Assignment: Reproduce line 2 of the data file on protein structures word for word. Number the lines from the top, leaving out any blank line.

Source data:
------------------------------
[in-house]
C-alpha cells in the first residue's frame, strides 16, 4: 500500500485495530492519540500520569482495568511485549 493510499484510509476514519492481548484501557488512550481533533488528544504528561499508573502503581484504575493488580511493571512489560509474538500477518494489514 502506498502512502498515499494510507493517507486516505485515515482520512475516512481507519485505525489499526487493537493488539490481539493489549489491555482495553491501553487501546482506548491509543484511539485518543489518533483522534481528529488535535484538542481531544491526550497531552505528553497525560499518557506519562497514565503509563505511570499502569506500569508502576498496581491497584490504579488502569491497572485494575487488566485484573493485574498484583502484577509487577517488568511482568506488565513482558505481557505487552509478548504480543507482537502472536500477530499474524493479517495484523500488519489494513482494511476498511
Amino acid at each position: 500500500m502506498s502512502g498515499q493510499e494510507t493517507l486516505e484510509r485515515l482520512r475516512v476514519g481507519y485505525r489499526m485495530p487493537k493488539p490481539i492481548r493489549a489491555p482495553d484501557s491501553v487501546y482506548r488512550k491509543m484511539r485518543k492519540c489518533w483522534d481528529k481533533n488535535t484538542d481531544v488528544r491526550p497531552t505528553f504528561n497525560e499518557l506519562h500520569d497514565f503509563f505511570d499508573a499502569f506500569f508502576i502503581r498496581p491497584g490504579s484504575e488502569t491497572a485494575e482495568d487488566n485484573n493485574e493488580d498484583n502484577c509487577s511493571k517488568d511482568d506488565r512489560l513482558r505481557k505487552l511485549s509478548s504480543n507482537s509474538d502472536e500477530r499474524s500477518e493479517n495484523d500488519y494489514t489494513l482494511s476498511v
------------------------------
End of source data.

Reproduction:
C-alpha cells in the first residue's frame, strides 16, 4: 500500500485495530492519540500520569482495568511485549 493510499484510509476514519492481548484501557488512550481533533488528544504528561499508573502503581484504575493488580511493571512489560509474538500477518494489514 502506498502512502498515499494510507493517507486516505485515515482520512475516512481507519485505525489499526487493537493488539490481539493489549489491555482495553491501553487501546482506548491509543484511539485518543489518533483522534481528529488535535484538542481531544491526550497531552505528553497525560499518557506519562497514565503509563505511570499502569506500569508502576498496581491497584490504579488502569491497572485494575487488566485484573493485574498484583502484577509487577517488568511482568506488565513482558505481557505487552509478548504480543507482537502472536500477530499474524493479517495484523500488519489494513482494511476498511